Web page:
You are currently browsing the monthly archive for May 2011.

Note: While I was abroad for the past year, I had quite a bit of time away from the day-to-day hassles to think about and research some of the ways I wanted to improve my life. I have a long list of things that I want to do or try out. You’ll probably see posts about some of these in the future.

I read quite a bit about people who have cut down on the amount of chemicals they use in their homes. I have been wanting to try simple cleaning with vinegar, or in combination with water, baking soda, or salt, for many months. I thought I would try to incorporate it into some basic cleaning.

However, when I got to Dallas, there was a need for deep cleaning. I wasn’t sure how/if it would work, although I had read that the vinegar and baking soda combo works great on hard-to-remove oven grime. So I put some vinegar in a sprat bottle and applied it to the sink.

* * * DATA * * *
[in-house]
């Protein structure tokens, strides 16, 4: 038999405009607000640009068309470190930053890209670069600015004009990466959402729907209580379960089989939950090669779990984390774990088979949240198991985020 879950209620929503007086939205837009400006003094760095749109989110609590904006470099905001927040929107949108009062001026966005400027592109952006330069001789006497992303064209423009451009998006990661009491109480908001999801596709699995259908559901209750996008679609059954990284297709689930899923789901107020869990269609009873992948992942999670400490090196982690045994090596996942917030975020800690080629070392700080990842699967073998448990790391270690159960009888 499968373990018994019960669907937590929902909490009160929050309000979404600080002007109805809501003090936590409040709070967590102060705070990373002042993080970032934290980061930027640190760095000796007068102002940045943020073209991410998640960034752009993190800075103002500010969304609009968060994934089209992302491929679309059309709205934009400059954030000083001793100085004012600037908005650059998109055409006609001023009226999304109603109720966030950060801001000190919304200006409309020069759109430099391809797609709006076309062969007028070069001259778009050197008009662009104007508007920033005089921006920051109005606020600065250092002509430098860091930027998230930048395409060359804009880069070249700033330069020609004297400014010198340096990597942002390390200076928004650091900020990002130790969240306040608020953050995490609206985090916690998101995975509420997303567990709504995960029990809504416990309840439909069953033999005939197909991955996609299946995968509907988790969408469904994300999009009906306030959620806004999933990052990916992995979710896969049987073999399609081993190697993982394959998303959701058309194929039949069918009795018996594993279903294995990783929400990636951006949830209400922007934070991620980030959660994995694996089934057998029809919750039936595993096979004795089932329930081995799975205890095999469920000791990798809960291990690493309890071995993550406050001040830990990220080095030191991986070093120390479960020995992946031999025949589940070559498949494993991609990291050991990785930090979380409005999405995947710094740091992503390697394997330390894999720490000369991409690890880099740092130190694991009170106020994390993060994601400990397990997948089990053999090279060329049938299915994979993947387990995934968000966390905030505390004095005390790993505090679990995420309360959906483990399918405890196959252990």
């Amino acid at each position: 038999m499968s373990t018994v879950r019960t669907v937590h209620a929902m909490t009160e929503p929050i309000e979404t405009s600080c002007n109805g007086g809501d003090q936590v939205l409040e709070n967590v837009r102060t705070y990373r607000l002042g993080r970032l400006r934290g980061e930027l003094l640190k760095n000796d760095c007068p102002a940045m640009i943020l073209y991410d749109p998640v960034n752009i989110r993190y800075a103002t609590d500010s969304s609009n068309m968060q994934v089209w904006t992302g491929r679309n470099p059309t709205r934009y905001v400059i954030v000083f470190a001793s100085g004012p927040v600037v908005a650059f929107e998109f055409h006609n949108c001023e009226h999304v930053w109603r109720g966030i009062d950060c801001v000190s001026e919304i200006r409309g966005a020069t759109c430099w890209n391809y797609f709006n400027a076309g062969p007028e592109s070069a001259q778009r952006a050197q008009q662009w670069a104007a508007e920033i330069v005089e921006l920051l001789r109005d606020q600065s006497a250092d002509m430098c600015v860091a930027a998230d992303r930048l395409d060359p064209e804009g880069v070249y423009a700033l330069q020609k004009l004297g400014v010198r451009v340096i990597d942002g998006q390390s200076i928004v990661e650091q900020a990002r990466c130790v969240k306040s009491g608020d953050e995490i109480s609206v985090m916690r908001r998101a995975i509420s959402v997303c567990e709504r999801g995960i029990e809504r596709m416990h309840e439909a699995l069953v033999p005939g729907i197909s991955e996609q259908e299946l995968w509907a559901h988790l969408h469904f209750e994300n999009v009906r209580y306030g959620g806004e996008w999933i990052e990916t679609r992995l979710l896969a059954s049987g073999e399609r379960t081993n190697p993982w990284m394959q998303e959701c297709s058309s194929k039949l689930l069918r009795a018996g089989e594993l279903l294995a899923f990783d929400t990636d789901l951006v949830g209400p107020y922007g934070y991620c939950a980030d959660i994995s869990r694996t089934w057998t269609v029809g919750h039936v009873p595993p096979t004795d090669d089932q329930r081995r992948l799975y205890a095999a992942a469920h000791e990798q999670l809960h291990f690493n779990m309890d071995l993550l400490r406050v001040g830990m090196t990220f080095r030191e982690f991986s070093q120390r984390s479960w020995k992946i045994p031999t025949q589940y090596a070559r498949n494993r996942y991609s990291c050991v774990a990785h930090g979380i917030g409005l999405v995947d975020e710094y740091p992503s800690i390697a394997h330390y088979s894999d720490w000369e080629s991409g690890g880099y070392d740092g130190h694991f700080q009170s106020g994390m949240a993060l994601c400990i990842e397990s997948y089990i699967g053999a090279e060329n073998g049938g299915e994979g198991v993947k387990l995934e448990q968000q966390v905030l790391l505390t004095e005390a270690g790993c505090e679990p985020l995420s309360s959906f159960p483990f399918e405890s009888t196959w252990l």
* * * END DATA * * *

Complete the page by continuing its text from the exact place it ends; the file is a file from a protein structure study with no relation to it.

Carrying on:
I should note that I started with the side that was dirtier, and even had areas with rust, and as you can see from the pic, everything came off.

Also, the right sink has the tray from the bottom of the water dispenser of the refrigerator. Water sat there so long that the tray turned green. I sprinkled a little salt on it and added vinegar, and all of the green grime lifted off the metal to be easily wiped away.

For more tips for using vinegar, try this link.

Edit: Since I wrote this, I used vinegar and water for cleaning the inside of the microwave and the bathroom mirror. Note – in the above link, it’s suggested to use an ammonia combo for glass and mirrors. Instead, I found this example and was going to add a couple drops of dish soap, but first, I tried with just the water and vinegar — I got a clean mirror and no streaks, although that may be because it probably has been 6 months since the mirror was last cleaned!

I thought we were just taking a long drive in the morning. I was saying things like “I’ll just throw my big coat in the trunk in case the temperature drops” and “Should I fill up a couple water bottles to put in the car?”

That’s when M had to tell me that we would only be driving to the airport… The Airport! Yes, I should pack for the airport. It took me a while to believe he wasn’t joking.

The next morning, just before we boarded, I finally learned that we were going to CA for the weekend.

Seriously, isn’t this the kind of thing you see in movies??